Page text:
In the tower of the church you can see the original west doorway produced in the Decorated style. On the face of the tower are some very weather-worn coats of arms. The large central one is that of Sir Francis Popham. Further up on the tower are three Hungerford shields. The one in the middle, with the Order of the Garter surrounding it, belonged to Walter, Lord Hungerford. Above these shields is the modern clock face, which is considerably larger than it appears from the ground. In the 1970s it was intended that the replacement for the former glass face should be a single circle of perspex. Instead it was necessary to install two semicircles with a horizontal join that has become more noticeable with age.
The south side of the church is typical 15th century Perpendicular in style – the embattled parapets with crocketed (ornamented on the inclined sides) pinnacles and the friezes adorned with carved figures of angels, animals and grotesques. The south doorway, which provides an emergency exit from the Baptistry, and the sun-dial above it to the left are also 15th century.
The outside of the old Norman window can be seen in the north wall of the chancel and the old Decorated chancel east window in the east wall of the clergy vestry is still visible.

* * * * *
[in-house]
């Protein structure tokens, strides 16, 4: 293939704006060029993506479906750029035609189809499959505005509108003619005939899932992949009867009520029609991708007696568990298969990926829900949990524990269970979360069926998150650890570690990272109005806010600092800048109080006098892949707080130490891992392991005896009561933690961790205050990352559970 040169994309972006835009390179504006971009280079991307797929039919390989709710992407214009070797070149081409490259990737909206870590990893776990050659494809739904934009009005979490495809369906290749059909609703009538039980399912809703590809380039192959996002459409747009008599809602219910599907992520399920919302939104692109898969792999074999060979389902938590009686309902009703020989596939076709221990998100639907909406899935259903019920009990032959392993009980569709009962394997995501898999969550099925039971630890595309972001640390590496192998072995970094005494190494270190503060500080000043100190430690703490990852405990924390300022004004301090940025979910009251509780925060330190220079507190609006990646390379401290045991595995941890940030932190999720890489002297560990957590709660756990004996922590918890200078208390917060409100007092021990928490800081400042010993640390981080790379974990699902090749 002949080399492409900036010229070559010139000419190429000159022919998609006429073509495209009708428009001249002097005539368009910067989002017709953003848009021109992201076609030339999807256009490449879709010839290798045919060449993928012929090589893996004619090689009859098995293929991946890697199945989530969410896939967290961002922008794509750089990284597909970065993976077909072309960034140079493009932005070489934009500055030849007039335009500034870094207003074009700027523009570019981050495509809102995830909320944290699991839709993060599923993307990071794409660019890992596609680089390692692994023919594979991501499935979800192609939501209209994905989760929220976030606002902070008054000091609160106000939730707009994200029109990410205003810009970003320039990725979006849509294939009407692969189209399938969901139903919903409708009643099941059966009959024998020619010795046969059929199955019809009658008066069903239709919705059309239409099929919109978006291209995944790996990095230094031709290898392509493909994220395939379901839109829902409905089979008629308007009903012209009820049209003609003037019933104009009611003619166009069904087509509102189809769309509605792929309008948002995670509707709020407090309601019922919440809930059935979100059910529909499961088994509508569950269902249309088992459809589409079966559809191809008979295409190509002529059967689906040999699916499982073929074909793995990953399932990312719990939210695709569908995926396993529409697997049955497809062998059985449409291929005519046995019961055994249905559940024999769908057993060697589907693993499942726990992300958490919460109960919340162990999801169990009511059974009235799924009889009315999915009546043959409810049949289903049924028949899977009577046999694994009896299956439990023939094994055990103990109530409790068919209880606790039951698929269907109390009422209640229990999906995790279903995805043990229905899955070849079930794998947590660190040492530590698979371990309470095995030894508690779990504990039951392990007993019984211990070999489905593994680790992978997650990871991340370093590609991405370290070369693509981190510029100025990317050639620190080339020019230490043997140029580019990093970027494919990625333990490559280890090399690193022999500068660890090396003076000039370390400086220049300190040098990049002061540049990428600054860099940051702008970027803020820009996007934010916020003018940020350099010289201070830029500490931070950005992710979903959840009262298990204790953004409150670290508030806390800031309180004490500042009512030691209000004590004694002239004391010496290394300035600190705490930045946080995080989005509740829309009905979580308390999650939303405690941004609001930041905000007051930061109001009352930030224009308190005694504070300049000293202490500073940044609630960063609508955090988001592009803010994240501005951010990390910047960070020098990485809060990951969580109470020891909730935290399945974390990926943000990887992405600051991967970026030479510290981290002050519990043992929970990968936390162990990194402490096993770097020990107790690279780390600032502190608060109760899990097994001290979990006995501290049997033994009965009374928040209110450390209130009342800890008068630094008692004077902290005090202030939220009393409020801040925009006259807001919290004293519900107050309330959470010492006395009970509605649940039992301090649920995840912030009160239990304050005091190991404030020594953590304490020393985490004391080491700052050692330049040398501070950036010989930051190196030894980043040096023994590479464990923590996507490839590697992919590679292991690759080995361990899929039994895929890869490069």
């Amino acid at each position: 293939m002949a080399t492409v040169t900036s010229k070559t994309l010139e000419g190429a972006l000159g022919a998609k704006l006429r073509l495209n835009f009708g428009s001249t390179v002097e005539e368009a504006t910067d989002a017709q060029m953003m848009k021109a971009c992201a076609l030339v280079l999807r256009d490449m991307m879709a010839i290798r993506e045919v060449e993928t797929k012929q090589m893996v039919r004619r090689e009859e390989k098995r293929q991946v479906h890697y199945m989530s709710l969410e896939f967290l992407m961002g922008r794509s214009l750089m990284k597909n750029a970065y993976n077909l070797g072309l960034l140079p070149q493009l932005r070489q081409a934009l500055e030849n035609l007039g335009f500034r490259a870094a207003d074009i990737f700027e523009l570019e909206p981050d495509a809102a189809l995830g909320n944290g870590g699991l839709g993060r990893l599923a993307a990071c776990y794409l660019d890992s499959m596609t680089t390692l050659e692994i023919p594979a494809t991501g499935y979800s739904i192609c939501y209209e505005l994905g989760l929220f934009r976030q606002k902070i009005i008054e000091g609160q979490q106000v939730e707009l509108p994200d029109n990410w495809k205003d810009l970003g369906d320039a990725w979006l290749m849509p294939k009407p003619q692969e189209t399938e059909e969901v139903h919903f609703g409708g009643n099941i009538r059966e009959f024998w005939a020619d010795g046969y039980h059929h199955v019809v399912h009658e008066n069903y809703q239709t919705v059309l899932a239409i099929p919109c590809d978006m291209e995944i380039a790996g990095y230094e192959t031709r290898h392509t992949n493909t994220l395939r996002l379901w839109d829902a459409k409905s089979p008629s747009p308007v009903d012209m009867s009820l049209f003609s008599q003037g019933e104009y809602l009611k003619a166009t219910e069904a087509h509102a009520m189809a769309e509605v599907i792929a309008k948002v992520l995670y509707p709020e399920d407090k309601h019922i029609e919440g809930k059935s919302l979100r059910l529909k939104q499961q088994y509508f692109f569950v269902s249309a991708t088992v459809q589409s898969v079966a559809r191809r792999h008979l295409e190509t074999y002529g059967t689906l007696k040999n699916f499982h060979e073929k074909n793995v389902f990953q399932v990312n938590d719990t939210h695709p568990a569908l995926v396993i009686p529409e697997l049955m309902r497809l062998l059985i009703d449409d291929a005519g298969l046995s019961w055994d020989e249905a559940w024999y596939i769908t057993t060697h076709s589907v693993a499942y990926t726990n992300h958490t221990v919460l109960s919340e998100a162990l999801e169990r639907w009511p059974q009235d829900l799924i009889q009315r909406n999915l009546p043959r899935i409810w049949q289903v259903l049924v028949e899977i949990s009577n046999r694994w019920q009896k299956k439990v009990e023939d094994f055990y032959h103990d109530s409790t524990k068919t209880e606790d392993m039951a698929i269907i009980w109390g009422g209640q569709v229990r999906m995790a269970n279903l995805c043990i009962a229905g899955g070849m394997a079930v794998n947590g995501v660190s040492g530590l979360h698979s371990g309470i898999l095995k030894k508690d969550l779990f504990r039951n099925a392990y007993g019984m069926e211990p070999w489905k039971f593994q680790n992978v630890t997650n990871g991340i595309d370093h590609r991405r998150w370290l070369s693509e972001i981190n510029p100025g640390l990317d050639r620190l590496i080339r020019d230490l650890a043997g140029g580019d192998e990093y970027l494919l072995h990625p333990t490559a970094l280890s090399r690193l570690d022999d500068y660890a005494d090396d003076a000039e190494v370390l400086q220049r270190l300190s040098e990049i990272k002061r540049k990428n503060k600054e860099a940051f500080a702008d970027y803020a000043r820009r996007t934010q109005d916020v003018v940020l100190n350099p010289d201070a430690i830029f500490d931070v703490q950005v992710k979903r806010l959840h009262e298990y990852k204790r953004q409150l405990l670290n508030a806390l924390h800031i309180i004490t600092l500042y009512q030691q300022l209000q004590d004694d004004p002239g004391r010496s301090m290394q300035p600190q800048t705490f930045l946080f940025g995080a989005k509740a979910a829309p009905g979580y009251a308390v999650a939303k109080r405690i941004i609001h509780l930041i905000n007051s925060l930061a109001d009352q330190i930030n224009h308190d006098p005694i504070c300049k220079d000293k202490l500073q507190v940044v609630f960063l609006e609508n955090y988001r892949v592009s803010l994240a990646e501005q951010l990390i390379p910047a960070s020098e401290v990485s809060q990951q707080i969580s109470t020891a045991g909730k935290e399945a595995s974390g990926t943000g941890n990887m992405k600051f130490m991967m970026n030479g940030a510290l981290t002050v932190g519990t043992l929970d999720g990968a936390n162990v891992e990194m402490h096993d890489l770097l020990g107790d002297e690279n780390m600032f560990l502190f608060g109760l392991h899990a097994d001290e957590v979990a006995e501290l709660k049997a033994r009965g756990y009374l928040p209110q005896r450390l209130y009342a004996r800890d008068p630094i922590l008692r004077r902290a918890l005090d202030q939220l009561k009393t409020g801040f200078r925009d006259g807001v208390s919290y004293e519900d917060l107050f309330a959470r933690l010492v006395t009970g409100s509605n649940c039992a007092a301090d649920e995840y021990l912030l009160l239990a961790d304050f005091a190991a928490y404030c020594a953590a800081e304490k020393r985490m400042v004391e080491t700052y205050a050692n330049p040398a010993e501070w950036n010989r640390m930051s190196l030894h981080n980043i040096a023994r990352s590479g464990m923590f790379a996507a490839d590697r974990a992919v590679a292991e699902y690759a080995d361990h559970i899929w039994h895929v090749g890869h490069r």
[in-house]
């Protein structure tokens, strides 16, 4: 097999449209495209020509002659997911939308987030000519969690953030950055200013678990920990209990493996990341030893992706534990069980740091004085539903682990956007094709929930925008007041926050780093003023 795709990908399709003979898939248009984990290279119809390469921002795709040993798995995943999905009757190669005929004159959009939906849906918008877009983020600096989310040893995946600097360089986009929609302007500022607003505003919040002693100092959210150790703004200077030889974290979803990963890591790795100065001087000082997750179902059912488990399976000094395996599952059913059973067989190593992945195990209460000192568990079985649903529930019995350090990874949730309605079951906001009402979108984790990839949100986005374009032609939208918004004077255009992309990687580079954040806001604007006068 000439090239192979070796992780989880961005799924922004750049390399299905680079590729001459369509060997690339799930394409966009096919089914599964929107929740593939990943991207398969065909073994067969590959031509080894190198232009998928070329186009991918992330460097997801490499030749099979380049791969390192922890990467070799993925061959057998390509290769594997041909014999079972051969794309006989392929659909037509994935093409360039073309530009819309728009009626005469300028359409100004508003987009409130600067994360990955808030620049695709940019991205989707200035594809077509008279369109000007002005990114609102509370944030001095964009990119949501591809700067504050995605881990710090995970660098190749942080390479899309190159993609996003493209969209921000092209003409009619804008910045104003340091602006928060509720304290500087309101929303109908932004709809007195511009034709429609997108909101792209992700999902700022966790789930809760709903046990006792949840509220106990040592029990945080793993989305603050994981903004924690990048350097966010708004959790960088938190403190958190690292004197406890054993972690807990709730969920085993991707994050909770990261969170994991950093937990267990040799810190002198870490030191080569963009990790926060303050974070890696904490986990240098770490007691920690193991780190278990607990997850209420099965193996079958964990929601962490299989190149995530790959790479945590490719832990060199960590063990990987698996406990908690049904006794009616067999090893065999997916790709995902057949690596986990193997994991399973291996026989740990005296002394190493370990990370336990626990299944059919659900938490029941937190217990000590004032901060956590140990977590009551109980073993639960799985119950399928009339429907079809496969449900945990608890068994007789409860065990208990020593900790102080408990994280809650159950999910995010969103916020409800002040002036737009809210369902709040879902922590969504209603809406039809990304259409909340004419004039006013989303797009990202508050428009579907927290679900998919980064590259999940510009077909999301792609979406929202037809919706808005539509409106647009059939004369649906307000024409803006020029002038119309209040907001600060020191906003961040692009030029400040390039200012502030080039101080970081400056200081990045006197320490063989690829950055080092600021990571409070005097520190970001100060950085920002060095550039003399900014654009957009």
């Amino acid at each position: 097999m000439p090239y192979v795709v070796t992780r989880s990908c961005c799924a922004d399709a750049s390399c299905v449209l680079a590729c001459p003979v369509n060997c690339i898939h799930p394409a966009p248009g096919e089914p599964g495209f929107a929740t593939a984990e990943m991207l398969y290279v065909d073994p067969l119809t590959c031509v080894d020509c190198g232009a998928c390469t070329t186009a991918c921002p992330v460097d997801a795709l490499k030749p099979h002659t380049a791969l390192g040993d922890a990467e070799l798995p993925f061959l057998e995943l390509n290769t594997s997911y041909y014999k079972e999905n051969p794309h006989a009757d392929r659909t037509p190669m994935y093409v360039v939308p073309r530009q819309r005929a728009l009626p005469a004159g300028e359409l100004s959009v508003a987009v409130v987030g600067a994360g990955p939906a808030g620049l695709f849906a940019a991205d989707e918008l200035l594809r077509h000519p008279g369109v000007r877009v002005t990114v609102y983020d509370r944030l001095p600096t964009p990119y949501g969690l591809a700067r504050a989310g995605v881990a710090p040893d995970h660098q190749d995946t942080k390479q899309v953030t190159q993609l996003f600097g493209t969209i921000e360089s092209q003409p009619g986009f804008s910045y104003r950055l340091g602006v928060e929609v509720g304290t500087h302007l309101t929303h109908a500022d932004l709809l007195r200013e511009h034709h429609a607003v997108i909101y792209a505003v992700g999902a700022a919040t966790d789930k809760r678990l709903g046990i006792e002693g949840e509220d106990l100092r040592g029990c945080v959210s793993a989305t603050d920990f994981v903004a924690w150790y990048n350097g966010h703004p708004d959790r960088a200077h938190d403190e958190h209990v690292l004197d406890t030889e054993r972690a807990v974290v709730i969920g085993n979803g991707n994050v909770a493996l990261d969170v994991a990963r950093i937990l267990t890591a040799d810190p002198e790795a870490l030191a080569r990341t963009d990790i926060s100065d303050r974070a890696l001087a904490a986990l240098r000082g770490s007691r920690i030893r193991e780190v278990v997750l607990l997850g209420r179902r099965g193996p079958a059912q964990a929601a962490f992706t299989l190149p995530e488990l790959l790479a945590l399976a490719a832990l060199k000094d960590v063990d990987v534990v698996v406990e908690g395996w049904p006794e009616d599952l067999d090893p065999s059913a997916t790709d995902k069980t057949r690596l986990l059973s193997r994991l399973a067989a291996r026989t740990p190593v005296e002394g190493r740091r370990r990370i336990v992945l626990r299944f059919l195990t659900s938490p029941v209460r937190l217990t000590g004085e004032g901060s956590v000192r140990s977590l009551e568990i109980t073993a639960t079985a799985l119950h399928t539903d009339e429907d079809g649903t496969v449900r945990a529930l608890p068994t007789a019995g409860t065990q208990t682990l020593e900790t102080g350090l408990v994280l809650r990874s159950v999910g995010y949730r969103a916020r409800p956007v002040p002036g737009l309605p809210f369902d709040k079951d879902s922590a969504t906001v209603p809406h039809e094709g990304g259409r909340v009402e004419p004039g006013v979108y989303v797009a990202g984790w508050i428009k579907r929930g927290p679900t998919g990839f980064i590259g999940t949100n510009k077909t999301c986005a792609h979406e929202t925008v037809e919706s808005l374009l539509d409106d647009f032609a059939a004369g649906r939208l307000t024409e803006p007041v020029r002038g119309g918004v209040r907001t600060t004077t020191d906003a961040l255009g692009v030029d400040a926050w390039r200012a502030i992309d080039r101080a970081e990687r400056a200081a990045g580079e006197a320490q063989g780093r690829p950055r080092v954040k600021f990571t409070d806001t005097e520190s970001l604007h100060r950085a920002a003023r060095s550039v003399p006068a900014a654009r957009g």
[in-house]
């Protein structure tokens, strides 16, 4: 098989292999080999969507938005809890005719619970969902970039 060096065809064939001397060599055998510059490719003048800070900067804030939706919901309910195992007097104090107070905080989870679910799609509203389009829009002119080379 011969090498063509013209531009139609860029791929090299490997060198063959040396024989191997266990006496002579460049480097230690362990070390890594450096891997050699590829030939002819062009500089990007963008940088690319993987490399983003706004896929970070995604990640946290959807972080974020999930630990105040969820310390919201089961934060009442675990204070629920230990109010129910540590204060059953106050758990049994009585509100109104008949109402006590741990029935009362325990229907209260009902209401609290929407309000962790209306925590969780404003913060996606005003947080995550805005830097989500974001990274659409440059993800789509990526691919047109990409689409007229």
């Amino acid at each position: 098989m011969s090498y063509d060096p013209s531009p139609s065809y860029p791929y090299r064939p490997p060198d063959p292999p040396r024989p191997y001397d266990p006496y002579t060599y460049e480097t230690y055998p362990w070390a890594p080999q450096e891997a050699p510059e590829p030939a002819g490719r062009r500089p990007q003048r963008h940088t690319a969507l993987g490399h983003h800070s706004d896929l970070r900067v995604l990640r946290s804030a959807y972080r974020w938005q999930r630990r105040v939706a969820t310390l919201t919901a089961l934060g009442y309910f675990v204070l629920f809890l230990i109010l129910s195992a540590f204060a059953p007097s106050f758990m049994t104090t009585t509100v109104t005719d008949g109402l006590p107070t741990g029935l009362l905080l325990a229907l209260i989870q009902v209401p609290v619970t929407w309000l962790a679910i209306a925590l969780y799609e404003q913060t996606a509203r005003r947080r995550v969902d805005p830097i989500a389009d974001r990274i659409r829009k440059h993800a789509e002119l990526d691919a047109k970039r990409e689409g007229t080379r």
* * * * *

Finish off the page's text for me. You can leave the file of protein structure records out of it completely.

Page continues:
The churchyard has some 19th century tombs. Burials before this time tended to be beneath the church itself or were, at least, commemorated within the church. It was the mediaeval custom for people to be buried beneath churches. The more important the family, the nearer to the altar its members were placed.
On the far side of the path is what is known as the “Old Churchyard”. Its gravestones now form the central path and it has been maintained since 1966 by the District Council as a garden. In spite of its name, this churchyard is actually later than the one round the church. It was originally the orchard of the vicarage. That vicarage is now St. Mary House. The initials GL on it refer to Gilbert Lake who was the vicar responsible for the 18th century restoration and extension of the building. In 1826, St. Mary House was exchanged for the Old Vicarage on the opposite side of St. Mary Street beyond the east end of the church. As the churchyard was becoming full at that time, Mr. E. F. Maitland, the new owner and one of Chippenham’s Members of Parliament, sold the orchard to the vicar and churchwardens and it was consecrated as a churchyard on 30th September 1826. The present vicarage, still in St. Mary Street, was built in 1966.